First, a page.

PCs will have their niche market. Just like most have cars, doesn't mean trucks don't have their own market...but a much smaller one.

The majority will be swapping to tablets because all they ever needed was an internet connected device to browse the web and do some email, minor work, and so on.
Rating: 2 Votes
20 months ago
I have all these devices, Mac Laptop, iPhone, Win/Linux Dual Boot PC, iPad Mini... yet I find myself preferring the desktop computer the most when it comes to actually working. Large Screen. Faster Typing, Computer is a rocket. I haven't updated my MacBook Pro in 3 years now, just because my PC is so fast and cost me $1200 to build. I'm a long time Mac user too, but I don't really care what environment I am working in, as long as it's useful.

iPadMini : watching YouTube videos, reading news
MacBookPro: when I need portability on the road, and iOS App Development
iPhone: Email, Dating Apps (yes, single, sigh), Business notifications, Facebook, Twitter, Foursquare
Desktop PC: Building Websites, Managing Servers, Running Tasks, Plex Video Server, Gaming, 24" Monitor, Wireless Keyboard/Mouse, Nvidia GTX780, 8 Core AMD 4Ghz, 32GB Ram, 2 x 3TB Hard Drives, Virtualization Software, etc..
Rating: 2 Votes
20 months ago

People have been saying pc gaming is dying for years, when is it going to actually happen?


You're about to see another resurge of the death of PC gaming arguments now that a new generation of consoles is about to come out.

And just like last time with the PS3/360, the time before that with the PS2/Gamecube, and even the time before that with the PS1/N64, after they've been out for a couple of years, PC gaming will start climbing back up to normal. It always sees a huge hit with each new console generation, and always ends up being at its most popular shortly before another cycle begins.

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As long as there is still a considerable PC market, there will be games made for it. However if this trend of the media consuming masses shunning traditional computers continues, then publishers will respond by paying less and less attention to them. This would be a gradual decline, rather than something which happens overnight. Much like what has happened to arcades.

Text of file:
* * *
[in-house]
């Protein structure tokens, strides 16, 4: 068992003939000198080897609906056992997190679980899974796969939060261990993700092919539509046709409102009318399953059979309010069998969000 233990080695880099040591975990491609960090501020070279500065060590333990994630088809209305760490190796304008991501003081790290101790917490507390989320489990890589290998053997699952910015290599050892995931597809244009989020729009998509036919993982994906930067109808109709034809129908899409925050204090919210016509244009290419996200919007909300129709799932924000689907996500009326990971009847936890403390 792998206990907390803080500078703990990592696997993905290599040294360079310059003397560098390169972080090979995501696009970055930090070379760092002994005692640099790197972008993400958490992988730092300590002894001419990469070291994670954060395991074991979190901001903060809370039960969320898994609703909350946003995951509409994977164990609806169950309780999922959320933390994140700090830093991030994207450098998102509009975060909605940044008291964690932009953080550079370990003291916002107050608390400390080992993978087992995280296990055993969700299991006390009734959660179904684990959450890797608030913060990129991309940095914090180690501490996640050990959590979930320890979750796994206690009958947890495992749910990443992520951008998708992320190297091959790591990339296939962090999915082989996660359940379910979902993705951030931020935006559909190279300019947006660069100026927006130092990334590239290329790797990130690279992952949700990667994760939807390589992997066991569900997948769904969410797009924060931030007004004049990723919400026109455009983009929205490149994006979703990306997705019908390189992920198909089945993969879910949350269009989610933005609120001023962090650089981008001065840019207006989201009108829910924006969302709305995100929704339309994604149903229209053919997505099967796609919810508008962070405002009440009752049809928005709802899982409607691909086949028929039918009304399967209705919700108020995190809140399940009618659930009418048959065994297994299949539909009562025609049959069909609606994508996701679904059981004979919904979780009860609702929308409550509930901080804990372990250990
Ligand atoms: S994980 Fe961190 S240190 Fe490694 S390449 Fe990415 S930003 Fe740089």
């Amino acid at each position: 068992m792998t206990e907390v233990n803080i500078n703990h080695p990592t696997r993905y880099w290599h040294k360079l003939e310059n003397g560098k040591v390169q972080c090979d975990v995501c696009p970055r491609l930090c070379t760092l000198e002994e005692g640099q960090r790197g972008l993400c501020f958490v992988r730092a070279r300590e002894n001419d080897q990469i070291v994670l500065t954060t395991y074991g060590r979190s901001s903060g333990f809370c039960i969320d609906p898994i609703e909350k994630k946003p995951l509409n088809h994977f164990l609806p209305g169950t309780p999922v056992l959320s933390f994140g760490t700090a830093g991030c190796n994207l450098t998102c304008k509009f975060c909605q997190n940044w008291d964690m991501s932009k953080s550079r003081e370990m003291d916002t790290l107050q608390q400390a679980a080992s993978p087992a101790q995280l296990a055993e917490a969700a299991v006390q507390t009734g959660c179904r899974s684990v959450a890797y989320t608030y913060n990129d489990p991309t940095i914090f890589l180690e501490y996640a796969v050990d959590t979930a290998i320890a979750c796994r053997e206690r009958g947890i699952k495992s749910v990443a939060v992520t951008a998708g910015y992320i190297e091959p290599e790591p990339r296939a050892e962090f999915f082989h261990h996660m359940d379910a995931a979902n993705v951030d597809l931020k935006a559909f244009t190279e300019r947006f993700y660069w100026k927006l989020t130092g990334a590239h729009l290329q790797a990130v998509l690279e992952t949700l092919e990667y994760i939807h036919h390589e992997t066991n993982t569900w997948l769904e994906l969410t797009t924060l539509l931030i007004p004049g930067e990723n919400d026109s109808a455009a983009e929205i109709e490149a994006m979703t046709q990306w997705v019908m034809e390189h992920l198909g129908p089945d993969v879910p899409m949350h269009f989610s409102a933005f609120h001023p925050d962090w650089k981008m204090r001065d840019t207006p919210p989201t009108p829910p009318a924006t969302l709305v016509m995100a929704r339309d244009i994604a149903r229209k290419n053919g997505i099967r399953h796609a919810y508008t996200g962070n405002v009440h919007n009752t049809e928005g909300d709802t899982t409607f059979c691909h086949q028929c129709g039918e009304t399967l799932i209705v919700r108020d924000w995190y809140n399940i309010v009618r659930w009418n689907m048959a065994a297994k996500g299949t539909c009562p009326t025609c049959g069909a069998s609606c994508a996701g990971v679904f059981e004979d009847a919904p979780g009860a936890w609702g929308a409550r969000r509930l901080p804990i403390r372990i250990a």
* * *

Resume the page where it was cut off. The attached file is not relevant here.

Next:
It won't be anything like the arcades. The consumer PC market, which is what's most at danger from the tablets, has never been a part of the PC gamer market. Even when they fall by the wayside, the PC gamer niche will likely still be buying towers and powerful AIOs like they always have.

The PC in general isn't going to die. It's going to become much like it was in the mid-late 90's. A market for professionals and enthusiasts.
Rating: 2 Votes
20 months ago

Most people don't need . . .


I cringe whenever I read these four words. The way I see it is that unless you own a research company, don't presume to tell me what "most people" do. :mad:
Rating: 2 Votes
20 months ago

It won't be anything like the arcades. The consumer PC market, which is what's most at danger from the tablets, has never been a part of the PC gamer market. Even when they fall by the wayside, the PC gamer niche will likely still be buying towers and powerful AIOs like they always have.

The PC in general isn't going to die. It's going to become much like it was in the mid-late 90's. A market for professionals and enthusiasts.


I do not believe it is possible for us to return to the PC gaming market of the late nineties. The reason being that the cost of game development has skyrocketed since then. Companies can no longer afford to release high end games solely for the "hardcore" niche.
Rating: 1 Votes
20 months ago

I do not believe it is possible for us to return to the PC gaming market of the late nineties. The reason being that the cost of game development has skyrocketed since then. Companies can no longer afford to release high end games solely for the "hardcore" niche.


No, it'll never be as strong as it was back during the Unreal Tournament/Quake 3 heyday. That's an era that's tragically come and gone. These days, I'd say the PC market is more an extension of the console market, but with a few nice perks due to the overall flexibility of PCs and extra oomph the hardware provides.

Though there are a few out there who still target the hardcore PC audience. Crytek is one developer who immediately comes to mind, even though they've branched out to the consoles to help offset their costs.
Rating: 1 Votes